Henrik Ibsen's influence on Miller is evidenced from the Ibsen play The Wild Duck, where Miller took the idea of two partners in a business where one is forced to take moral and legal responsibility for the other. This is mirrored in All My Sons. He also borrowed the idea of a character’s idealism being the source of a problem.
The criticism of the American Dream, which lies at the heart of All My Sons, was one reason why Arthur Miller was called to appear before the House Un-American Activities Committee during the 1950s, when America was gripped by anti-communist hysteria. Miller sent a copy of the play to Elia Kazan who directed the original stage version of All My Sons. Kazan was a former member of the Communist Party who shared Miller's left-wing views. However, their relationship was destroyed when Kazan gave names of suspected Communists to the House Un-American Activities Committee during the Red Scare.
Joe Keller — Joe, 60, was exonerated after being charged with shipping damaged aircraft engine cylinder heads (for P-40s) from his factory during WWII, inadvertently causing the deaths of twenty-one pilots. For three and a half years he has placed the blame on his partner and former neighbor, Steve Deever. When the truth comes out, Joe justifies his actions by claiming that he did it for his family. At the end of the play he commits suicide in a sad attempt to rid his family of the problems he has caused them and perhaps also to stop Kate from hating him.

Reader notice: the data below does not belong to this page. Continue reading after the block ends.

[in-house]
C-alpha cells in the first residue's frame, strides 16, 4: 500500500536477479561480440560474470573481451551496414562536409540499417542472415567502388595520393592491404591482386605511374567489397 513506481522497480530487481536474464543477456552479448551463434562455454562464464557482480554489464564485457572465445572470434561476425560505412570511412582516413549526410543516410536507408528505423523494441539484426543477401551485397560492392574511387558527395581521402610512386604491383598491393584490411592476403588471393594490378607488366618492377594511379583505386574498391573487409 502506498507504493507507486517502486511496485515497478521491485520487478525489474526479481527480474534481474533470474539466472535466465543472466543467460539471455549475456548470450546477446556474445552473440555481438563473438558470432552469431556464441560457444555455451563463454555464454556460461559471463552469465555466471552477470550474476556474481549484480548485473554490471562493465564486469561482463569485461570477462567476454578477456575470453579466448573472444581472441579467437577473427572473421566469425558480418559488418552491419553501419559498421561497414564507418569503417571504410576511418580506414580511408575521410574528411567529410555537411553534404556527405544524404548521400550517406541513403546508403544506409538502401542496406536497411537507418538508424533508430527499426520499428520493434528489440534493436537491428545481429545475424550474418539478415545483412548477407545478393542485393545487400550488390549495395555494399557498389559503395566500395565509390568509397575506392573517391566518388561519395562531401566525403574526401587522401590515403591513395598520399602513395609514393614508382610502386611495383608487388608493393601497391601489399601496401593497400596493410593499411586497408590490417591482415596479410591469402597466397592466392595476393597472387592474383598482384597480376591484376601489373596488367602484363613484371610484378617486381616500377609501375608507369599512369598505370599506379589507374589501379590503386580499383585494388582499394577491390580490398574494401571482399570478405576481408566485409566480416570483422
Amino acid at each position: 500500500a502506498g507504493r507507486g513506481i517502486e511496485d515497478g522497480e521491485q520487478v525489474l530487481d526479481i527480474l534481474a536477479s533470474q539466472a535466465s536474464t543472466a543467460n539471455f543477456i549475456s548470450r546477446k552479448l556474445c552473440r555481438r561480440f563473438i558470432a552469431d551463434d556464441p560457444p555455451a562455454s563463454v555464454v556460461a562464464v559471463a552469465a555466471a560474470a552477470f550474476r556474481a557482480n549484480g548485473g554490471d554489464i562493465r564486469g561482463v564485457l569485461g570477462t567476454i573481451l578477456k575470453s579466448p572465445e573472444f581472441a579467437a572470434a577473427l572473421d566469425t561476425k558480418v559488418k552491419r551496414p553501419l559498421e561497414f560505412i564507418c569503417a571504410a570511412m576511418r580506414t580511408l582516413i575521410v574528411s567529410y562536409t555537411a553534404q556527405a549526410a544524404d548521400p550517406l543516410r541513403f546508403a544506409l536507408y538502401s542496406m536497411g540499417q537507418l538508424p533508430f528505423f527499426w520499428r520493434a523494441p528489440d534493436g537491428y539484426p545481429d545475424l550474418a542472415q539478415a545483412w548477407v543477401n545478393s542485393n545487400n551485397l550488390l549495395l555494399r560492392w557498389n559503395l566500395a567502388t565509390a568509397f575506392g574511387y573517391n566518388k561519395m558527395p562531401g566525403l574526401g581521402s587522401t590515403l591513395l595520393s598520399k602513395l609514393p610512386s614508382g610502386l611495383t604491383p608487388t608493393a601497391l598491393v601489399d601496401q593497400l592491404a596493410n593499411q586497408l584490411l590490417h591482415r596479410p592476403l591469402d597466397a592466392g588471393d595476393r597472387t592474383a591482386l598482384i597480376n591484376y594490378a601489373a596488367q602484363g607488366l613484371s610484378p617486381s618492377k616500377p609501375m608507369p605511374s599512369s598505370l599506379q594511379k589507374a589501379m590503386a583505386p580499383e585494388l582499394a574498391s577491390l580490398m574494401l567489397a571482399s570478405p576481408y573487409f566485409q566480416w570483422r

Kate Keller (Mother) — Kate knows that Joe is guilty but lives in denial while mourning for her older son Larry, who has been MIA for three years. She refuses to believe that Larry is dead and maintains that Ann Deever — who returns for a visit at the request of Larry's brother Chris — is still "Larry's girl" and also believes that he is coming back.